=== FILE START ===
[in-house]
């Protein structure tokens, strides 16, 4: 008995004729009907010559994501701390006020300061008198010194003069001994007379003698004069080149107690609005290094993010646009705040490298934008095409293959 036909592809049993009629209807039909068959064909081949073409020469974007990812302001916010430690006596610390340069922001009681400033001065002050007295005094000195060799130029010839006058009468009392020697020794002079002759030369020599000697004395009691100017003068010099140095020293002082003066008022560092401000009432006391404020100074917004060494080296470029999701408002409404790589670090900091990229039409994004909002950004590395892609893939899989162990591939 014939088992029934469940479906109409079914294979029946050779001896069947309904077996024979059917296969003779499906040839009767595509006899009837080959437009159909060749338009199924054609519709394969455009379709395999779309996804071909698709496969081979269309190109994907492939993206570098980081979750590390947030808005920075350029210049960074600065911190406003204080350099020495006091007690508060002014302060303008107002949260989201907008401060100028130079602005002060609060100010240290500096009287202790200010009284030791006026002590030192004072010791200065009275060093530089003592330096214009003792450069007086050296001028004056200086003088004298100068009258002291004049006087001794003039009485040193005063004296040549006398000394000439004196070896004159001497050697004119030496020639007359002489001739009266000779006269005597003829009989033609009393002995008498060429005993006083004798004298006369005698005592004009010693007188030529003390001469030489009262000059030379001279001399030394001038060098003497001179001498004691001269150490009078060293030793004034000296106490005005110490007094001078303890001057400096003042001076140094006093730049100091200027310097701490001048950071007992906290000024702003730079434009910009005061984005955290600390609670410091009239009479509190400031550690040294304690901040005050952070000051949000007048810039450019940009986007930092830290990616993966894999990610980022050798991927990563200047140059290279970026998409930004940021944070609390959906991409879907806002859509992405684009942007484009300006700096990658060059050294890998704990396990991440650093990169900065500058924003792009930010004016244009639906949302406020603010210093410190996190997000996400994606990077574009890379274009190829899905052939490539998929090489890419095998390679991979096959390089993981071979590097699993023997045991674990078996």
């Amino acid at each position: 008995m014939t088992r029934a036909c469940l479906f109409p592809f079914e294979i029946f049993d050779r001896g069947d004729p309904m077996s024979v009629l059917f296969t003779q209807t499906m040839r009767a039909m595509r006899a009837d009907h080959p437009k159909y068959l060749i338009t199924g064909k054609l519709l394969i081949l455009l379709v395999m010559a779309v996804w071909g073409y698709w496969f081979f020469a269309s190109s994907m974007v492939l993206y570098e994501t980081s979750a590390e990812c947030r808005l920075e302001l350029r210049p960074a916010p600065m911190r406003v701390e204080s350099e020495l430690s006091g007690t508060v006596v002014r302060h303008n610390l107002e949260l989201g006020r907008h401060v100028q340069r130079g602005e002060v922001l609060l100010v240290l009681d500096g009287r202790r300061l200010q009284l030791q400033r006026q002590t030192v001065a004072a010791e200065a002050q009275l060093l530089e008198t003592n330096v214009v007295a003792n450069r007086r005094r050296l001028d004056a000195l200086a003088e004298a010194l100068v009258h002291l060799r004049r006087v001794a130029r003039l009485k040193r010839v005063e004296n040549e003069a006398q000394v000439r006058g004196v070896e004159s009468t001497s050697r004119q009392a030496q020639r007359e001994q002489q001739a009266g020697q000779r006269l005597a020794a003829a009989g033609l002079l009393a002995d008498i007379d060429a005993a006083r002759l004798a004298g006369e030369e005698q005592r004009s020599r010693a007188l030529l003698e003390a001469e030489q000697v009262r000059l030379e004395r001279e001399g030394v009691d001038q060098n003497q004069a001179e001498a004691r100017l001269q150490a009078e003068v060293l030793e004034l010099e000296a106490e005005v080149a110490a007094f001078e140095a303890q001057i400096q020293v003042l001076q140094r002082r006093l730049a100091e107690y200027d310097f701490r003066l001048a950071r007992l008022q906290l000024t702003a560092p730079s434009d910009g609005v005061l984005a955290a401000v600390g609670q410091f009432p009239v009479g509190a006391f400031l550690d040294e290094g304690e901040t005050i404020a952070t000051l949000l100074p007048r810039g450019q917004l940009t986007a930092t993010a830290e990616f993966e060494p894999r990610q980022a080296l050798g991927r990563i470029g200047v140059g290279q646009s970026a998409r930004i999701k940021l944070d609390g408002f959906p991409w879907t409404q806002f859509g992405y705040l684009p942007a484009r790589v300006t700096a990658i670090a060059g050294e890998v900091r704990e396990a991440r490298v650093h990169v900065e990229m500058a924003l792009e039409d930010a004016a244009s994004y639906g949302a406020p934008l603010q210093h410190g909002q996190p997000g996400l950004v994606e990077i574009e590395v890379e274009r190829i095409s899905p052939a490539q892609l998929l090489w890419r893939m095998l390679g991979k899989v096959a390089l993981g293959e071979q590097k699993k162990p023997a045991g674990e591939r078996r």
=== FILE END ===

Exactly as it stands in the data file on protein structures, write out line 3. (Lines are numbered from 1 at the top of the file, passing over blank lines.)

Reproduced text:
């Amino acid at each position: 008995m014939t088992r029934a036909c469940l479906f109409p592809f079914e294979i029946f049993d050779r001896g069947d004729p309904m077996s024979v009629l059917f296969t003779q209807t499906m040839r009767a039909m595509r006899a009837d009907h080959p437009k159909y068959l060749i338009t199924g064909k054609l519709l394969i081949l455009l379709v395999m010559a779309v996804w071909g073409y698709w496969f081979f020469a269309s190109s994907m974007v492939l993206y570098e994501t980081s979750a590390e990812c947030r808005l920075e302001l350029r210049p960074a916010p600065m911190r406003v701390e204080s350099e020495l430690s006091g007690t508060v006596v002014r302060h303008n610390l107002e949260l989201g006020r907008h401060v100028q340069r130079g602005e002060v922001l609060l100010v240290l009681d500096g009287r202790r300061l200010q009284l030791q400033r006026q002590t030192v001065a004072a010791e200065a002050q009275l060093l530089e008198t003592n330096v214009v007295a003792n450069r007086r005094r050296l001028d004056a000195l200086a003088e004298a010194l100068v009258h002291l060799r004049r006087v001794a130029r003039l009485k040193r010839v005063e004296n040549e003069a006398q000394v000439r006058g004196v070896e004159s009468t001497s050697r004119q009392a030496q020639r007359e001994q002489q001739a009266g020697q000779r006269l005597a020794a003829a009989g033609l002079l009393a002995d008498i007379d060429a005993a006083r002759l004798a004298g006369e030369e005698q005592r004009s020599r010693a007188l030529l003698e003390a001469e030489q000697v009262r000059l030379e004395r001279e001399g030394v009691d001038q060098n003497q004069a001179e001498a004691r100017l001269q150490a009078e003068v060293l030793e004034l010099e000296a106490e005005v080149a110490a007094f001078e140095a303890q001057i400096q020293v003042l001076q140094r002082r006093l730049a100091e107690y200027d310097f701490r003066l001048a950071r007992l008022q906290l000024t702003a560092p730079s434009d910009g609005v005061l984005a955290a401000v600390g609670q410091f009432p009239v009479g509190a006391f400031l550690d040294e290094g304690e901040t005050i404020a952070t000051l949000l100074p007048r810039g450019q917004l940009t986007a930092t993010a830290e990616f993966e060494p894999r990610q980022a080296l050798g991927r990563i470029g200047v140059g290279q646009s970026a998409r930004i999701k940021l944070d609390g408002f959906p991409w879907t409404q806002f859509g992405y705040l684009p942007a484009r790589v300006t700096a990658i670090a060059g050294e890998v900091r704990e396990a991440r490298v650093h990169v900065e990229m500058a924003l792009e039409d930010a004016a244009s994004y639906g949302a406020p934008l603010q210093h410190g909002q996190p997000g996400l950004v994606e990077i574009e590395v890379e274009r190829i095409s899905p052939a490539q892609l998929l090489w890419r893939m095998l390679g991979k899989v096959a390089l993981g293959e071979q590097k699993k162990p023997a045991g674990e591939r078996r």